But based on the report itself, we don’t think MIT was actually even “neutral,” by any reasonable definition of the word. Apparently MIT assisted the government from the very beginning -- offering documents to the prosecution before being subpoenaed and allowing multiple interviews of MIT personnel, including without having counsel present. It did nothing similar for the defense, which it didn't even seriously talk to until June, 2011, five months after Aaron's arrest and then shined on for months at a time thereafter. In a particularly heart-wrenching example, the report notes with mild concern that MIT’s general counsel and outside specialist counsel incorrectly assumed the government would give documents MIT provided to the prosecution to the defense in a timely fashion. That’s not even true -- federal law doesn't require all documents to be turned over, just those deemed exculpatory, material to the defense, or that the government intends to use at trial. MIT’s inside or certainly its outside criminal counsel should have known this. But regardless, Aaron’s defense counsel fought with the prosecution to obtain even the required disclosures, which were essential to Aaron's defense, up until Aaron’s death. The government’s gamesmanship with documents greatly increased the pressure on Aaron and MIT couldn't even be bothered to call the defense to check on its faulty assumptions.
Eventually, the report admits that even the semblance of neutrality was abandoned when the defense filed motions to suppress some evidence and had the audacity to criticize MIT’s investigative processes. Yet the report just meekly states that the motions “had the effect of aligning MIT’s interests more with the prosecution than with the defense.” At that point, MIT's counsel actually helped the government respond to the suppression motions and decided to let the government have ongoing access to its employees without counsel present through trial.
Let’s be clear: MIT faced no likely consequences from the suppression motions except perhaps a modicum of (perhaps deserved) embarrassment. Even if it bought the unconvincing claims of neutrality before this point, the report should have criticized the university harshly for abandoning its “neutrality” and directly aiding the government in this prosecution.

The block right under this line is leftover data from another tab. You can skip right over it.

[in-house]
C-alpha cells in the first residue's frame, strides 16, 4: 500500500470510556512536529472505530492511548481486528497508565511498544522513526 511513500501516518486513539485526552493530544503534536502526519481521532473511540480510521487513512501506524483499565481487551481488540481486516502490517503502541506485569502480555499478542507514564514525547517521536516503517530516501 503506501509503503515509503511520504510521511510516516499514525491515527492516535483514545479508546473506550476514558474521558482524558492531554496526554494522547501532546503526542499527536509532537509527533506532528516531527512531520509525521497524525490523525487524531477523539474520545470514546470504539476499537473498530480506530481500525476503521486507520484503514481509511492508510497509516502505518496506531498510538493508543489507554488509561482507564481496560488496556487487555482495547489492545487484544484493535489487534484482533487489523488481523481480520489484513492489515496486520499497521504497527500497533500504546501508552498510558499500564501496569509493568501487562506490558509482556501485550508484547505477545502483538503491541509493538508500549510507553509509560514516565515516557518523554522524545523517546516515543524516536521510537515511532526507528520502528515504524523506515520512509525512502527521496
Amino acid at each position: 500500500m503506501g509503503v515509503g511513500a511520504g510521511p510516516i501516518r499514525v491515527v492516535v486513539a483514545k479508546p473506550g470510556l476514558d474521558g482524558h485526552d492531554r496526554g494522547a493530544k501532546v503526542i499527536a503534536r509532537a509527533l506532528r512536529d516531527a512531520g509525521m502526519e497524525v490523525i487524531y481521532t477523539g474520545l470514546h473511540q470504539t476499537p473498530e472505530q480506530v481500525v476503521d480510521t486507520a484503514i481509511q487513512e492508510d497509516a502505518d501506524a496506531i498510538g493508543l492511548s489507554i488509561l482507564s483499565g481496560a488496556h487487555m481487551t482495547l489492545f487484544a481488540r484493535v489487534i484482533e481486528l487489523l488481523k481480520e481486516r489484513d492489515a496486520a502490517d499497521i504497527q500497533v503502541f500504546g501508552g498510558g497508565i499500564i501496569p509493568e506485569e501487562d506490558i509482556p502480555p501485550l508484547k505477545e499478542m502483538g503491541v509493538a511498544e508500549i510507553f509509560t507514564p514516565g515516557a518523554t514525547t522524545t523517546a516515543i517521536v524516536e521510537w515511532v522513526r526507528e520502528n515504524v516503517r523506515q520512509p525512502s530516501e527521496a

While Aaron’s prosecution is certainly not MIT’s fault, and neither is his death, MIT should be held accountable -- indeed, it should hold itself to account -- for its failure to live up to its own ideals. Aside from its failure to help Aaron, MIT's actions in helping the government prosecute Aaron are shameful, and betray the institution’s commitment to technologists.
Aaron did what he did because of his deep and abiding belief that technology should make the world a better, more just place. This is the lesson MIT should be teaching the world's technologists -- that this goal is noble and important and that even if you "color outside the lines," in pursuit of it, you will be treated with fairness and a sense of proportion in any punishments that follow.
Over the years, we’ve advised many MIT students and professors about the risks to technologists of overbroad computer crime, intellectual property, and other laws aimed at technologists who “color outside the lines.” MIT well knows that these people also push innovation, are crucial to improving computer security and generally serve the public interest. So we were happy to see the report recommend that MIT participate more directly in the policy and legal debates that affect technologists so profoundly. We call on MIT to publicly support Aaron’s law, the bipartisan bill aimed at reforming the CFAA, as well as the FASTR act and other efforts to fix some of the problems that both befell Aaron and that he was working to solve.
We also urge the MIT alumni and community to actively push its leadership into strongly supporting these efforts. Another disappointing part of the report is the claim that MIT didn’t think the community cared. That wasn’t true then and it’s not true now, but MIT folks need to take active steps to make sure there’s no misunderstanding in the MIT Office of General Counsel.
Together, maybe we can help bring MIT into the leadership role on technology and protecting technologists that it should have held all along.